How do well-established brands adapt to changing cultures? By Dan Monroe
My Rotary club, the Birmingham Sunrise Rotary Club, meets every Tuesday for an early breakfast and speakers designed to wake you from your leftover Monday slumber. I’m wholly convinced it’s the best business breakfast in Birmingham. The speakers are always intriguing and, while they aren’t the only reason I go, they’re certainly a plus. (Them and the breakfast because, well…bacon.)
But one speaker recently piqued my interest when the topic came around to how organizations or businesses can evolve with the times without losing their core values.
On this particular morning, we listened to J.T. Dabbs, scout executive of the Greater Alabama Council, who spoke about how the Boy Scouts of America were creating a path for girls to participate in Boy Scouts. At one point in the Q&A that followed, he was asked what this change might mean for the Boy Scout brand. Would the brand have to change from Boy Scouts? Would the Girl Scouts continue to exist? The brand! My spidey senses tingled at the “B” word. I sat at the edge of my seat, coffee cup poised.
Dabbs gave a look somewhere between amusement and speculation and said that while he couldn’t answer for the future of the Girl Scouts, he didn’t think the Boy Scout brand would change substantially. After all, it is, as he rightly pointed out, one of the strongest brands in the world. He used the YMCA as an analogy. The Y, he observed, began as the Young Men’s Christian Association and is still a strong and virtually unchanged brand despite its own organizational evolution.
From an operational standpoint, about the only part of the YMCA that hasn’t changed is the association part. Yes, the organization still espouses Judeo-Christian principles, but the young part and the men’s part have definitely changed. So the operational changes share similarities with the Boy Scouts—sea changes. But as far as the Y brand…was Dabbs correct in that it had not changed substantially?
I’d argue strongly that the YMCA brand has indeed changed. Big time. For starters, the last time the YMCA was not known by its acronym we were probably still lighting streets with gaslights. In fact, we’ve shortened it still further since then. It feels like the Village People were the last to even use all four letters. Most of us know the brand as simply “The Y.”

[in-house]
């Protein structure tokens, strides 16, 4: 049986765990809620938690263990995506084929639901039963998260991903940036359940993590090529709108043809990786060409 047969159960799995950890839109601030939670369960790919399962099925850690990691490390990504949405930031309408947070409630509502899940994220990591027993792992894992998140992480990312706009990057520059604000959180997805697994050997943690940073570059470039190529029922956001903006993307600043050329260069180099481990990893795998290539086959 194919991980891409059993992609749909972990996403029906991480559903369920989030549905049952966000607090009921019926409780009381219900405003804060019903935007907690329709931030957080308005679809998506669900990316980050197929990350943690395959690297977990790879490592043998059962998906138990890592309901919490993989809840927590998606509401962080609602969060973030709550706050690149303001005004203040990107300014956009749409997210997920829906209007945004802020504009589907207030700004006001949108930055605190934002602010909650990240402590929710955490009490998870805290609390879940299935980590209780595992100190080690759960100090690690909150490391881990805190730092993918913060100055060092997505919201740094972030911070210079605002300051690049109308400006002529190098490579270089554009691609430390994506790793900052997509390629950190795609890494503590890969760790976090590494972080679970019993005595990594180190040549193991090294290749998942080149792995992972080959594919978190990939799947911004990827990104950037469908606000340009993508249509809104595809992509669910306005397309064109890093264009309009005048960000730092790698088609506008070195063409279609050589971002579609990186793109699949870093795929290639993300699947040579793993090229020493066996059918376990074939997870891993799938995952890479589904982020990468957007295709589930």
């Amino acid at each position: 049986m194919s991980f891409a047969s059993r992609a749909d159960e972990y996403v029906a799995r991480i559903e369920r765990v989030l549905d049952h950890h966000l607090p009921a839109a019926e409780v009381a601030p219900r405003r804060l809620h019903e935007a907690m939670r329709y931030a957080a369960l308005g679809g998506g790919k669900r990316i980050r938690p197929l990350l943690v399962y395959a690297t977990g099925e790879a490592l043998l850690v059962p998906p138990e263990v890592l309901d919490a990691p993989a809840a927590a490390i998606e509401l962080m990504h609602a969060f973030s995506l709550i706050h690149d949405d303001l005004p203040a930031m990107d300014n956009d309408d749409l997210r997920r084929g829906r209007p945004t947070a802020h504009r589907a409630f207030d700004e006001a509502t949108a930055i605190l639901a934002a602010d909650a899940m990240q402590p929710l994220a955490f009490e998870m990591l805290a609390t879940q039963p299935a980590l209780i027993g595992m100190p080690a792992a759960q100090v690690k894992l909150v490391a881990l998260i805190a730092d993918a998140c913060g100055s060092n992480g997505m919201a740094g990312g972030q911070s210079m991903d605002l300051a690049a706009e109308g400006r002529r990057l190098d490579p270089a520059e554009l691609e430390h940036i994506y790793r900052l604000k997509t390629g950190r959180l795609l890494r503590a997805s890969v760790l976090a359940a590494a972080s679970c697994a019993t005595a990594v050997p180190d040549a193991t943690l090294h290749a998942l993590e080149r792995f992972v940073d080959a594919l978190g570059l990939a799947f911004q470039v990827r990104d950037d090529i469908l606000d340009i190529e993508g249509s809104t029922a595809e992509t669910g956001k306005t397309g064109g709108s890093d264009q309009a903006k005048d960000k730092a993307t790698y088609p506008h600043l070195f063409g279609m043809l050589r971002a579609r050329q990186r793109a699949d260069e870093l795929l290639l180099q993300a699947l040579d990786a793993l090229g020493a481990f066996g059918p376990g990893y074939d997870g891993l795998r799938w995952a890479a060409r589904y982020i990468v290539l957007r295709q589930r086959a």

Conversely, Boy Scouts of America has, to my knowledge, rarely been referred to as B.S.A. And I really don’t think we’ll be calling it the B anytime soon. Yet it will change. Of that we can be certain. My friend and fellow Rotarian Nathan Marcus suggested that in time it would simply be known as “The Scouts.” That’s probably right. But I think the only thing we can be absolutely certain of, despite its being an old brand with equity born of years of gravitas, is the Boy Scouts organization is in a period of change.
What do these grand old brands do when faced with radical 21st-century changes their founders never could have foreseen? How did the YMCA make its transition to an organization that welcomes all ages, genders, and creeds? We’ve seen the Boy Scouts contend with transgender issues. How will the brand contend with the addition of girls? To me, it all comes down to relevance. The YMCA recognized early on that, for its brand to remain relevant, it had to welcome the masses. Embracing a broadly tolerant culture fits its values hand in glove—values that, while they were most definitely born in Christian teachings, are universal.
The same’s true of the Boy Scouts. Consider their oath: “On my honor, I will do my best to do my duty to God and my country and to obey the Scout Law; to help other people at all times; to keep myself physically strong, mentally awake and morally straight.” What part of that excludes any of us?
You see, these brands are great because they were built on great foundational values. Yet even so, they must always work to keep themselves relevant as the times change around them.
Now here’s the interesting part. As I sat there at the best breakfast in Birmingham noodling over brands, something occurred to me. I Googled the question, “how long has Rotary been co-ed?” You know what the answer is? Since 1989. And as I looked around at the mix of folks we have in our club, young and old, male and female, different ages, creeds, races, and political views, I realized that Rotary was one of those grand brands as well—struggling to be operationally nimble, working to keep its brand relevant, and always, always exemplifying its values. ∞